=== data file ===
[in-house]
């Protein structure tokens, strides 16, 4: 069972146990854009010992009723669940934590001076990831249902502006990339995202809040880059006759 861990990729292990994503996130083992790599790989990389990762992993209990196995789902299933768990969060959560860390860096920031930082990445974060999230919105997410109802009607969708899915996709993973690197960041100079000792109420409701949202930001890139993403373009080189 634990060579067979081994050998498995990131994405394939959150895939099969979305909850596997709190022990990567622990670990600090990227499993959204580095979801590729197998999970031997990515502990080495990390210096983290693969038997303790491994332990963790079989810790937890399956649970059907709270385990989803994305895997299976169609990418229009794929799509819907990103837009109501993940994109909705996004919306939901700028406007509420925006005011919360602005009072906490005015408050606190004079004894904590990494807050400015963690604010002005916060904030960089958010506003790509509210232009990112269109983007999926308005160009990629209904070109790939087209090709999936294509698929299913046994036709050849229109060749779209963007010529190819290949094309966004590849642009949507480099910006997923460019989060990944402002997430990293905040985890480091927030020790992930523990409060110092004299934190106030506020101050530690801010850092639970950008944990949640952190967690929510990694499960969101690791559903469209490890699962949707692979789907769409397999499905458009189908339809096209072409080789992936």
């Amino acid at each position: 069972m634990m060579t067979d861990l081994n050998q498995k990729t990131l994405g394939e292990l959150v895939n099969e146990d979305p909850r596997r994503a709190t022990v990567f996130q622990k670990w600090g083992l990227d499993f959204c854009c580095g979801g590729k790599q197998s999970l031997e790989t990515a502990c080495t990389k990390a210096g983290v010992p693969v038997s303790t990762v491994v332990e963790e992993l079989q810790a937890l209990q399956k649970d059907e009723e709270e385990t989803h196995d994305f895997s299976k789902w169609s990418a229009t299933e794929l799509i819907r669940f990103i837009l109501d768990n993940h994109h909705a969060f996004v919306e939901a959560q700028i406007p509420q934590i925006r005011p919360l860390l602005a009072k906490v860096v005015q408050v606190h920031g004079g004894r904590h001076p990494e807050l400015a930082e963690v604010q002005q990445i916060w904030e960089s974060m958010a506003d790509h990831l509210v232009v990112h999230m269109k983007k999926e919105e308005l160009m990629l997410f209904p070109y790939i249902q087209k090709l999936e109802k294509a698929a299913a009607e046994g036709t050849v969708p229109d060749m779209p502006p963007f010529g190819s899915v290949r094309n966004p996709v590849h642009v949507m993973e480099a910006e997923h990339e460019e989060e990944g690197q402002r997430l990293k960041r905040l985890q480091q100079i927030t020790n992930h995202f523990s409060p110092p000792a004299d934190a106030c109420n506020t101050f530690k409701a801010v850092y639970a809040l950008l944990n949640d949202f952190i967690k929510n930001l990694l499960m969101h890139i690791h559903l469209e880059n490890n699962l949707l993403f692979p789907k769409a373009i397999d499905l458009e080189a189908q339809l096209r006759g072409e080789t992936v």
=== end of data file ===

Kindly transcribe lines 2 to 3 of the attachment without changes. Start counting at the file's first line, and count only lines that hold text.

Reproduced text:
């Protein structure tokens, strides 16, 4: 069972146990854009010992009723669940934590001076990831249902502006990339995202809040880059006759 861990990729292990994503996130083992790599790989990389990762992993209990196995789902299933768990969060959560860390860096920031930082990445974060999230919105997410109802009607969708899915996709993973690197960041100079000792109420409701949202930001890139993403373009080189 634990060579067979081994050998498995990131994405394939959150895939099969979305909850596997709190022990990567622990670990600090990227499993959204580095979801590729197998999970031997990515502990080495990390210096983290693969038997303790491994332990963790079989810790937890399956649970059907709270385990989803994305895997299976169609990418229009794929799509819907990103837009109501993940994109909705996004919306939901700028406007509420925006005011919360602005009072906490005015408050606190004079004894904590990494807050400015963690604010002005916060904030960089958010506003790509509210232009990112269109983007999926308005160009990629209904070109790939087209090709999936294509698929299913046994036709050849229109060749779209963007010529190819290949094309966004590849642009949507480099910006997923460019989060990944402002997430990293905040985890480091927030020790992930523990409060110092004299934190106030506020101050530690801010850092639970950008944990949640952190967690929510990694499960969101690791559903469209490890699962949707692979789907769409397999499905458009189908339809096209072409080789992936």
């Amino acid at each position: 069972m634990m060579t067979d861990l081994n050998q498995k990729t990131l994405g394939e292990l959150v895939n099969e146990d979305p909850r596997r994503a709190t022990v990567f996130q622990k670990w600090g083992l990227d499993f959204c854009c580095g979801g590729k790599q197998s999970l031997e790989t990515a502990c080495t990389k990390a210096g983290v010992p693969v038997s303790t990762v491994v332990e963790e992993l079989q810790a937890l209990q399956k649970d059907e009723e709270e385990t989803h196995d994305f895997s299976k789902w169609s990418a229009t299933e794929l799509i819907r669940f990103i837009l109501d768990n993940h994109h909705a969060f996004v919306e939901a959560q700028i406007p509420q934590i925006r005011p919360l860390l602005a009072k906490v860096v005015q408050v606190h920031g004079g004894r904590h001076p990494e807050l400015a930082e963690v604010q002005q990445i916060w904030e960089s974060m958010a506003d790509h990831l509210v232009v990112h999230m269109k983007k999926e919105e308005l160009m990629l997410f209904p070109y790939i249902q087209k090709l999936e109802k294509a698929a299913a009607e046994g036709t050849v969708p229109d060749m779209p502006p963007f010529g190819s899915v290949r094309n966004p996709v590849h642009v949507m993973e480099a910006e997923h990339e460019e989060e990944g690197q402002r997430l990293k960041r905040l985890q480091q100079i927030t020790n992930h995202f523990s409060p110092p000792a004299d934190a106030c109420n506020t101050f530690k409701a801010v850092y639970a809040l950008l944990n949640d949202f952190i967690k929510n930001l990694l499960m969101h890139i690791h559903l469209e880059n490890n699962l949707l993403f692979p789907k769409a373009i397999d499905l458009e080189a189908q339809l096209r006759g072409e080789t992936v």